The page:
I have to be honest and say this post was inspired by our small group study. It is relevant, and I’ve been stuck thinking about it.
Too often, I think we look at temptation as the sin itself. I wonder why we do this. Maybe it happens because we feel weak and powerless to stop it? We can’t control when it happens to us? It is catered to us so perfectly, we don’t feel strong enough to resist?
Yet, temptation is not the same thing as sin.
2. something that tempts, entices, or allures.
3. the fact or state of being tempted, especially to evil.
–verb (used with object)
1. to entice or allure to do something often regarded as unwise, wrong, or immoral.
2. to attract, appeal strongly to, or invite: The offer tempts me.
3. to render strongly disposed to do something: The book tempted me to read more on the subject.
4. to put (someone) to the test in a venturesome way; provoke: to tempt one’s fate.
5. Obsolete. to try or test.
1. transgression of divine law: the sin of Adam.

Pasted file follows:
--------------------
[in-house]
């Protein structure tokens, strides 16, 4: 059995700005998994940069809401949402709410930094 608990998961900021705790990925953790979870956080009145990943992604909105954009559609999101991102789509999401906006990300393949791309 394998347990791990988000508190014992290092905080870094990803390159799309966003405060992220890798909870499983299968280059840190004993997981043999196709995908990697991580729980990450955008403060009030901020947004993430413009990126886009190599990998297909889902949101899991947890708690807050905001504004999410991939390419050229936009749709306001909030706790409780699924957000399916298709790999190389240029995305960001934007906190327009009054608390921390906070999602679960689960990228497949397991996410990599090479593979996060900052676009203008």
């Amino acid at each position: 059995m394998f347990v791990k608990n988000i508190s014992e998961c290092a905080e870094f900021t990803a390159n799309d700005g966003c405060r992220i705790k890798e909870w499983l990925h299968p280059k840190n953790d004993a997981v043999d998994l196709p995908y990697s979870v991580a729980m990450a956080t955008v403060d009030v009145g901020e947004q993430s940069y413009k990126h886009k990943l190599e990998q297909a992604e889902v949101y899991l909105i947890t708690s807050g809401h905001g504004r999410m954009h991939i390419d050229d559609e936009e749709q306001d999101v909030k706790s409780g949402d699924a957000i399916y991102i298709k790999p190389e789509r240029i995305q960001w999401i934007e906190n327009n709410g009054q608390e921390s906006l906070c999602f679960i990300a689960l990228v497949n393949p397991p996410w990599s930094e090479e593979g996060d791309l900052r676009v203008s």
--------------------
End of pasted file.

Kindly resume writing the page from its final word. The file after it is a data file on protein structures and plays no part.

2. any act regarded as such a transgression, especially a willful or deliberate violation of some religious or moral principle.
So, by my understanding, temptation is the desire to do something, the appeal to do something, and we should avoid it when the desire does not line up with the Word of God.
Sin is the action of wrong-doing.
Therefore, temptation is an opportunity that should have two arrows on either side of it. Showing the opposite directions of the given opportunity.
Take the opportunity! But do so with caution, the opportunity you want to be taking is to deny Satan, walk away from temptation, and therefore to begin to look more like Christ.
This is, by no means, a challenge to readily expose ourselves to temptation. We can’t hide from it, though. So, why not be ready? Why not etch the truth on our hearts, follow Jesus’ perfect example, and face the opportunity without fear? Temptation is not a curse. It is an opportunity to grow. It is an opportunity to choose to obey our Heavenly Father, the God who loves us, created us, and watches over us.
What is your approach to temptation? Do you recognize temptation when it appears, or does the recognition come after it has passed?